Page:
1. Please tell us about the development of the Pantsir air defense system.
Self-propelled anti-aircraft gun-missile (SPAAGM) system Pantsir was created in accordance with technical requirements of the Russian Air Defense Forces, issued in the late 1980s, as a means of self-defense of S-300P long-range anti-aircraft missile systems. The Pantsir was supposed to provide cover for the near air defense zone of S-300P which means to track and defeat low-flying targets such as drones and helicopters that came to attack the S-300P. The system was developed by the Tula-based KBP Instrument Design Bureau, with Arkady Shipunov in-charge of engineering the system.
A. Shipunov used in the new system a high-speed two-stage bicaliber missile, which already had a significantly extended range. The prototype of the Pantsir was built quickly enough, and in 1995 it was demonstrated at MAKS airshow. But the military lost interest in it, and the funding also ceased. A few years later, the Pantsir project regained traction.
2. How did that happen? Did it have to do anything with United Arab Emirates buying the Pantsir?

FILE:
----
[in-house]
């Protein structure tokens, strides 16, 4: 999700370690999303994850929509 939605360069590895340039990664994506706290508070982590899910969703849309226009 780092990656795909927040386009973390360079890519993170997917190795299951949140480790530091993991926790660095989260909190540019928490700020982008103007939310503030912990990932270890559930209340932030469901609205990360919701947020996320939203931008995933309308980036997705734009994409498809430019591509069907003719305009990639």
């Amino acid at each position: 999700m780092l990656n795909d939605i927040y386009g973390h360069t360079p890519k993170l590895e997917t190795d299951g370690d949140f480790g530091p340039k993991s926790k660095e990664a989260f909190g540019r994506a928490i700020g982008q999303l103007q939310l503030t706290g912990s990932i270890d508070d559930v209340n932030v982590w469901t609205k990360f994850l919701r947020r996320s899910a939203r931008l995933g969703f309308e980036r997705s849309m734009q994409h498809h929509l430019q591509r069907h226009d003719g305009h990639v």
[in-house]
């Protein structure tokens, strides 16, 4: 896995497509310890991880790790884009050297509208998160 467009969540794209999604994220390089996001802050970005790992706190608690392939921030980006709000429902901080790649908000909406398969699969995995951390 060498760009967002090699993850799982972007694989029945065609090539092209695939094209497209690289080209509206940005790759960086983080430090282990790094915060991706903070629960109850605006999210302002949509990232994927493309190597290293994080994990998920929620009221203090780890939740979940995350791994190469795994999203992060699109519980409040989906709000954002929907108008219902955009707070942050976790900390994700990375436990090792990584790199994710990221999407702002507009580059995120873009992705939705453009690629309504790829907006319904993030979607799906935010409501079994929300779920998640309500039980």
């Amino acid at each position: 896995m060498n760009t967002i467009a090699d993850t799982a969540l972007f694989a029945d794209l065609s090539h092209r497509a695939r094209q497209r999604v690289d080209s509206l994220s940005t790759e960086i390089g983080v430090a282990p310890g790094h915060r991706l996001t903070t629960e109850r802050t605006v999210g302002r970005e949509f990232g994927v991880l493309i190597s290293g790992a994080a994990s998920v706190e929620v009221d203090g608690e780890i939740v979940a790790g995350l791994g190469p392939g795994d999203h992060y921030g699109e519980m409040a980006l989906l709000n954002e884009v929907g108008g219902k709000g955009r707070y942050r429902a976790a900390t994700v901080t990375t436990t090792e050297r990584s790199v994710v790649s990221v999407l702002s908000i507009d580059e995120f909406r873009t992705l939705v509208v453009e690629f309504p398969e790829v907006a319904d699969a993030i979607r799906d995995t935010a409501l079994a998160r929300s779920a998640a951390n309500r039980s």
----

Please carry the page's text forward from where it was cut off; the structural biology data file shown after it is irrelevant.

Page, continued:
The reincarnation of the Pantsir happened due to the efforts of the KBP, which culminated in the conclusion in 2000 of a contract with the first customer, the UAE. Persuasion by A. Shipunov made it possible to agree on the delivery of the air defense system, which at that time was even not in service with the Russian army.
The design of the system, which became known as the Pantsir-S1, considerably differed from the prototype shown to the public in 1995. The layout of the systems was common, with the essential components being different. The main difference is that the missile with a 20 km range was added, which was a unique feature for both Russian or foreign systems at that time, and is unique even now.
Its 2A72 single-barrelled guns were replaced by 2A38M rapid-firing double-barrelled anti-aircraft guns. Target detection radars and combat multifunctional radar system were significantly redesigned. Following the improvements and tests, the KBP developed a unique air defense system with a dual-weapon armament suite, radar set and an optical-electronic subsystem integrated onto a single automotive vehicle. Such a level of tactical autonomy has yet to be surpassed.